Colombian authorities call the former FARC behind the recent Duke attack | FARC News
Colombia arrested 10 suspected of participating in the attack Helicopter carrying President Ivan Duke As well as a military base last month, officials said on Thursday that it was planned by the former FARC rebel leader based in Venezuela.
A car explosion occurred at the base in the northeastern city of Cucuta, where the 30th Army Brigade is located, injuring 44 people, including two U.S. military advisers. In late June, a helicopter carrying Duke and other officials was strafed by bullets as it approached the city.
Defense Minister Diego Morano said at a press conference that the order to launch the attack came from the former leader of the Revolutionary Armed Forces of Colombia operating in Venezuela.
“Obviously, this attack on the President and on the 30th Brigade was planned in Venezuela,” Morano said.
Morano said that the attack showed that the government of Venezuelan President Nicolas Maduro sheltered the FARC dissidents, calling them “terrorists.”
“I want to make it clear that this attempt against the President and the 33rd Brigade was clearly planned in Venezuela. Therefore, it is necessary for the international community to reflect on how the Maduro regime continues to protect terrorists who continue to attack. Colombian institutions,” he said.
Attorney General Francisco Barbosa said in a press conference broadcast on social media that the 10 people arrested in Santander Norte were former FARC insurgents who rejected the 2016 Peace agreement.
Barbosa said that three of them were involved in the planning and execution of the two attacks and have been detained and charged, while the other was a retired army captain.
The Colombian government has long accused Maduro of turning a blind eye to the presence of Colombian rebels on its national territory. In turn, Maduro said that Venezuela is a victim of Colombian criminals.
Venezuelan Foreign Minister Jorge Arreaza responded On twitter, Accused Morano of pointing to Venezuela for distracting attention from Colombia’s internal problems.
“They are using Venezuela again to try to cover up their country’s tragedy,” he said, adding that Colombia is full of violence and armed groups and its economy depends on drug trafficking.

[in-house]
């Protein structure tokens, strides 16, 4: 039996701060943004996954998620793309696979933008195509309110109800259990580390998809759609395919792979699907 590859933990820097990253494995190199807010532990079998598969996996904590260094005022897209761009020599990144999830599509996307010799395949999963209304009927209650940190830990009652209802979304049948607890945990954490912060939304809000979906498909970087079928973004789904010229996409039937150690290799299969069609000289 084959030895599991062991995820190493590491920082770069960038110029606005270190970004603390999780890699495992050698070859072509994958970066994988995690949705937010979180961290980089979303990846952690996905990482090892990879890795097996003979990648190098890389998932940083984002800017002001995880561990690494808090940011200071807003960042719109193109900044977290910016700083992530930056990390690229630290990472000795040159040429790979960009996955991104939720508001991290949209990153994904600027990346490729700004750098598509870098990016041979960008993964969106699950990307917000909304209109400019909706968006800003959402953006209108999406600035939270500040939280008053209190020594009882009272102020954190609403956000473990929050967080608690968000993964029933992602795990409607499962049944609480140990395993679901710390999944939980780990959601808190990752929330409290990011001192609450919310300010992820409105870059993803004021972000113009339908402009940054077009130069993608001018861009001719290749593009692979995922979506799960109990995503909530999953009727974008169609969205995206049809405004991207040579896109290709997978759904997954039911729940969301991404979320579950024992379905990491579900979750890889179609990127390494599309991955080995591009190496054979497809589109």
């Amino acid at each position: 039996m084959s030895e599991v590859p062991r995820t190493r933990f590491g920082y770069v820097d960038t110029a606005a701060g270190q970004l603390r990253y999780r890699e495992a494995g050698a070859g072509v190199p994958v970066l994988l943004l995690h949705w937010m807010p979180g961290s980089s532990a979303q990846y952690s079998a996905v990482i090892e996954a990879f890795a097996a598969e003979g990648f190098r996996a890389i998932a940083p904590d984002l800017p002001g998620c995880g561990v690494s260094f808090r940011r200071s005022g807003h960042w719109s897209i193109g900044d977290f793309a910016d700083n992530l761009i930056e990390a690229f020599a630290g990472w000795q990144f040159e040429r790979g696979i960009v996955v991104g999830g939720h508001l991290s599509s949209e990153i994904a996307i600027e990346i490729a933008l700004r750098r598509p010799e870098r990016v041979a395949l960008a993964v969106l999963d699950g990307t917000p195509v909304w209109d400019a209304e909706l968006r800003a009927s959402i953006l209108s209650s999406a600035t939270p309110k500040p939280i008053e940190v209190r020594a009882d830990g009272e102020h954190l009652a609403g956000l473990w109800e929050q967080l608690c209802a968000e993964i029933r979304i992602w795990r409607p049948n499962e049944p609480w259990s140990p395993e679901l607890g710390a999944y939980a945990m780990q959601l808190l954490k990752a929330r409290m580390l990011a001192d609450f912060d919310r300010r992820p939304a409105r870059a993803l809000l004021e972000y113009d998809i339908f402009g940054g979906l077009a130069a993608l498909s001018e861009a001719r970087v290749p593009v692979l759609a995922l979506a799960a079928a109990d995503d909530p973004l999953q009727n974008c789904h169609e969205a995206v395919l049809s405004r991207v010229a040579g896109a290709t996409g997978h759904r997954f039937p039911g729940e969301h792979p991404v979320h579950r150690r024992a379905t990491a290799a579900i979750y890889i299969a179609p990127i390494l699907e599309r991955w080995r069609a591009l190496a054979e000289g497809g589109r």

The latest development occurred in another political crisis that swept the country.
Protests across Colombia began on April 28 to oppose the proposed increase in taxes on public services, fuel, wages, and pensions, but it has evolved to target the government to the most vulnerable groups in society (such as indigenous and Afro-Latino) A common requirement to pay long-term debts. Although the Duke government withdrew the tax measures, protests continued and continued to grow with the emergence of relevant reports Police violence, arrest, Death and disappearance.
Tuesday The government formally submitted a $3.95 billion tax reform bill to Congress as labor unions and student groups tried to revive street protests.
The Ministry of Finance emphasized that the bill will not affect most taxpayers, and the proposal to increase sales tax in the previous April version has caused particular anger.
But the protesters expressed doubts about the government’s commitment to reform key requirements, such as police reforms and improved opportunities for young people, including a 25% minimum wage subsidy for companies employing young people aged 18 to 28.
In early July, the United Nations Special Envoy for Colombia called on Colombian society to use the 2016 peace agreement reached between the government and the country’s largest rebel organization to resolve many long-standing issues that have caused protests and unrest.
Carlos Ruiz Matthew told the UN Security Council that solving these problems is imminent, saying that “bold steps” are needed to speed up the implementation of the peace agreement in the coming months.
Before the signing of the peace agreement with the Revolutionary Armed Forces of Colombia, more than 220,000 people died and nearly 6 million people were displaced by Colombia’s 50-year war. An amnesty law covering most crimes committed by FARC fighters was passed.